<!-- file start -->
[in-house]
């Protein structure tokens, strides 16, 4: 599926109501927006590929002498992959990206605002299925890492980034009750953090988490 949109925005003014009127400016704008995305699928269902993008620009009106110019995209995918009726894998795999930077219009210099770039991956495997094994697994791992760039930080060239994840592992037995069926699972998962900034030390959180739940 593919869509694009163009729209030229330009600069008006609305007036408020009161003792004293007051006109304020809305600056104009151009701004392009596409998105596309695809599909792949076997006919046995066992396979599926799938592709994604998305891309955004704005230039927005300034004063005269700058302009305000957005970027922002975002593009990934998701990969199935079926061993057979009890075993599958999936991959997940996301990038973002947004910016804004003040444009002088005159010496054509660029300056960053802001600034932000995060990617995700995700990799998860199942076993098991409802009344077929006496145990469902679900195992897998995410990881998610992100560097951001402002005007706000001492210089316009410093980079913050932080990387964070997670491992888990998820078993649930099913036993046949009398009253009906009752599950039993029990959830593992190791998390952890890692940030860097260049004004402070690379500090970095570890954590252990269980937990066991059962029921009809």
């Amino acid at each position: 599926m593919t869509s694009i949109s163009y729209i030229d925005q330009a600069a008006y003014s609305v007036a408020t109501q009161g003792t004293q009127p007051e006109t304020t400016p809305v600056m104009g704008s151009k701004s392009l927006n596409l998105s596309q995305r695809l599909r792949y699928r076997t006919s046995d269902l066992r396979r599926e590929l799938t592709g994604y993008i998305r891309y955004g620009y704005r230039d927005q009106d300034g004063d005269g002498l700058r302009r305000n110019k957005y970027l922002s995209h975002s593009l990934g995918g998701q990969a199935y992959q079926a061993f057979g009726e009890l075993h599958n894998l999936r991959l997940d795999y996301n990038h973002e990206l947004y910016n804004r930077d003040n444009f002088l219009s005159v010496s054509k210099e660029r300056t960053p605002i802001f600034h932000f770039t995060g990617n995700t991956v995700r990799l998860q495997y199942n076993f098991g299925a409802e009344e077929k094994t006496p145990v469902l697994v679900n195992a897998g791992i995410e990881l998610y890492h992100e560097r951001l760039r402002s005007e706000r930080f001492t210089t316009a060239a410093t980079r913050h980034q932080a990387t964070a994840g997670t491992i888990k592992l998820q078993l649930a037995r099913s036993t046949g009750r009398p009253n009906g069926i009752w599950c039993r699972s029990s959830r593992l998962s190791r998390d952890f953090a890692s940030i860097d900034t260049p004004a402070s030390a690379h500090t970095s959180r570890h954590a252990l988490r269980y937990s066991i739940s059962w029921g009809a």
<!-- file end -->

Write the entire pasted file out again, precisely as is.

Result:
[in-house]
């Protein structure tokens, strides 16, 4: 599926109501927006590929002498992959990206605002299925890492980034009750953090988490 949109925005003014009127400016704008995305699928269902993008620009009106110019995209995918009726894998795999930077219009210099770039991956495997094994697994791992760039930080060239994840592992037995069926699972998962900034030390959180739940 593919869509694009163009729209030229330009600069008006609305007036408020009161003792004293007051006109304020809305600056104009151009701004392009596409998105596309695809599909792949076997006919046995066992396979599926799938592709994604998305891309955004704005230039927005300034004063005269700058302009305000957005970027922002975002593009990934998701990969199935079926061993057979009890075993599958999936991959997940996301990038973002947004910016804004003040444009002088005159010496054509660029300056960053802001600034932000995060990617995700995700990799998860199942076993098991409802009344077929006496145990469902679900195992897998995410990881998610992100560097951001402002005007706000001492210089316009410093980079913050932080990387964070997670491992888990998820078993649930099913036993046949009398009253009906009752599950039993029990959830593992190791998390952890890692940030860097260049004004402070690379500090970095570890954590252990269980937990066991059962029921009809």
């Amino acid at each position: 599926m593919t869509s694009i949109s163009y729209i030229d925005q330009a600069a008006y003014s609305v007036a408020t109501q009161g003792t004293q009127p007051e006109t304020t400016p809305v600056m104009g704008s151009k701004s392009l927006n596409l998105s596309q995305r695809l599909r792949y699928r076997t006919s046995d269902l066992r396979r599926e590929l799938t592709g994604y993008i998305r891309y955004g620009y704005r230039d927005q009106d300034g004063d005269g002498l700058r302009r305000n110019k957005y970027l922002s995209h975002s593009l990934g995918g998701q990969a199935y992959q079926a061993f057979g009726e009890l075993h599958n894998l999936r991959l997940d795999y996301n990038h973002e990206l947004y910016n804004r930077d003040n444009f002088l219009s005159v010496s054509k210099e660029r300056t960053p605002i802001f600034h932000f770039t995060g990617n995700t991956v995700r990799l998860q495997y199942n076993f098991g299925a409802e009344e077929k094994t006496p145990v469902l697994v679900n195992a897998g791992i995410e990881l998610y890492h992100e560097r951001l760039r402002s005007e706000r930080f001492t210089t316009a060239a410093t980079r913050h980034q932080a990387t964070a994840g997670t491992i888990k592992l998820q078993l649930a037995r099913s036993t046949g009750r009398p009253n009906g069926i009752w599950c039993r699972s029990s959830r593992l998962s190791r998390d952890f953090a890692s940030i860097d900034t260049p004004a402070s030390a690379h500090t970095s959180r570890h954590a252990l988490r269980y937990s066991i739940s059962w029921g009809a």